Presented from Issue 103, April 2013
The months of April and May can offer very good trout fishing opportunities. Brown trout are well aware of the need to put on weight leading up to their annual spawning cycle. Now that many of the hatches are coming to an end, they are becoming more opportunistic feeders, once again.
As the brown trout season nears its end on the Sunday nearest to the 30th of April, male brown trout become very aggressive as they begin to pair up with potential females. Big wet flies, plastics and lures are often hit, just to get them out of their territory. Rainbows on the other hand, usually spawn later in the year with their closing season reflecting this by finishing one month later on the Sunday closest to the 31 st of May. So rainbows are mostly unaffected by the urge to spawn and continue to feed as normal right through to May.Read more ...
Well the weather this morning was no where near what was originally forecast, there wasn't any wind and now the rain isn't supposed to get here until late afternoon. I headed back to the Wilmot River seeing as the Mersey River is still on the high side and not safe enough to wade at the moment. The Wilmot River was running at the same level as it was on my last trip here over a week ago which was good to see. Today I decided on using the Daiwa ghost gill brown hard body lure as that's what got the trout going on the last spin session here. But that was a week ago and a lot can change in a week with the trout fishing, even more so in the rivers.
The first stretch of water fished was a wide slow flowing run and I had a follow from a decent size brown within the first few casts. That brown did show some interest in the lure but not enough to attack it, no matter what I tried. It wasn't until I was getting close to the top end of this stretch of water when I had my first take on the hard body. It was a well conditioned rainbow, this was the same start I had on my last trip here. The first fish that day was also a rainbow trout, this one was a little smaller than last weeks fish. Twenty meters further on I picked up a medium size brown from a bubble line close to the river bank, this fish was taken close to where I caught the rainbow last week. With two trout caught in quick time I'm thinking it's going to be a good session with quite a few trout being led into the landing net by the time I call it a day.
The next small fast water I flicked the lure into I was soon onto another nice brown, that fish tossed the lure on the second head shake. It was quiet over the following run but the next one gave up a solid brown that fought all the way into the net. I was on a high now and feeling pretty cocky that these trout are in for a hammering today.. How wrong I was, it went dead from here on with not a sign of a trout for over forty minutes as I worked my way upstream. It wasn't until I came to a long medium to fast water run when I hooked another brown, that one stayed on until I went to slip the net under it when it gave one more head shake and tossed the lure. Yes, I did have a little tantrum before moving on and continued fishing.. The strong winds that was earlier forecast finally arrived and it was really gusting now so I decided I would fish one more small fast water run ahead of me then call it a day. Good decision it was too because it was this piece of water that gave up the fish of the day. This solid brown took the ghost brown on the first cast and retrieve. It certainly gave me a run for my money too as it did everything to try and toss the lure. It made at least five of six leaps from the river and at the same time putting in some massive head shakes. I keep saying, “Stay on big fella, just stay on” and he did. After what seemed like five minutes but was only one & a half this fish was finally in the net. It was certainly a beautiful wild brown in the best of condition and colour and went 620 grams. A nice finish to what was really a short session, one that was also a bit of a let down after such a good start.. Still that's trout fishing isn't it and that's what it's all about, taking the good with the bad.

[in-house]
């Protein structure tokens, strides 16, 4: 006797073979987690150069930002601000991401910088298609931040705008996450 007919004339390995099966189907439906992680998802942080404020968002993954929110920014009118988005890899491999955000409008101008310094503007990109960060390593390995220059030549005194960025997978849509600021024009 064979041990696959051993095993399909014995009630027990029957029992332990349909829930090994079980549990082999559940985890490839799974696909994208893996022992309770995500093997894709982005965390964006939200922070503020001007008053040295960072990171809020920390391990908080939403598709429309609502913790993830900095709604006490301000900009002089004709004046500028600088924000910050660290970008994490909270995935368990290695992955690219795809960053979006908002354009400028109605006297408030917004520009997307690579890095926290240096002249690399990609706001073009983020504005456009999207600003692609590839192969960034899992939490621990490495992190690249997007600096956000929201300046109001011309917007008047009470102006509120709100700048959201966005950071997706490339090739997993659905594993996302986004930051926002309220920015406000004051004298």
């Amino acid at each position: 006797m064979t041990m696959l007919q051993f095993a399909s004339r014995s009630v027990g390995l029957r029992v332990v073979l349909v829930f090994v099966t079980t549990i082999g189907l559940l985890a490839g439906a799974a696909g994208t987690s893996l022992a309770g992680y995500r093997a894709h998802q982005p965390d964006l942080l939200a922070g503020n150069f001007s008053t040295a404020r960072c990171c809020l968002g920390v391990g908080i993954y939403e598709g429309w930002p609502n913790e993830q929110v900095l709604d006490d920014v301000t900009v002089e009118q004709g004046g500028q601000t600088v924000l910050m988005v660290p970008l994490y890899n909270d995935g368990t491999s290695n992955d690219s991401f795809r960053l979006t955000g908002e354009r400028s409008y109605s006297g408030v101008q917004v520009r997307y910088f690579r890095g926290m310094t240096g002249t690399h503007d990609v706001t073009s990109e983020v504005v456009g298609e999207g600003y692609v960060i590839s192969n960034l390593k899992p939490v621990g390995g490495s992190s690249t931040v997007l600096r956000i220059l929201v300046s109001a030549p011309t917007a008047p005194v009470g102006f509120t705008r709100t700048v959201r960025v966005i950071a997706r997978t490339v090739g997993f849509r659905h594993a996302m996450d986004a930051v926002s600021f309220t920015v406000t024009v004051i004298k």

620 gram brown caught here
Best trout of the day
Brown taken here
Calm conditions on the river
Ready for release
With another change on the way I left for the river earlier than I normally would at this time of year, with 60-70 kph winds & rain forecast I thought it best to hit the river early. Once there I could see it was running higher than normal so I'm thinking I may be in for a tough time on the water today. This trip I'm using a brand new 5'6'' Daiwa Presso ULS spin rod coupled with a new Daiwa 16 crest reel spooled with 98 meters of 4 lb clear Kast King copolymer line and a new #00 gold Aglia.. I wanted to try the short rod out today as a test run for when I head back to some of the small tight streams at a later date. The first thirty minutes of fishing was fairly quiet before I had my first small brown in the net.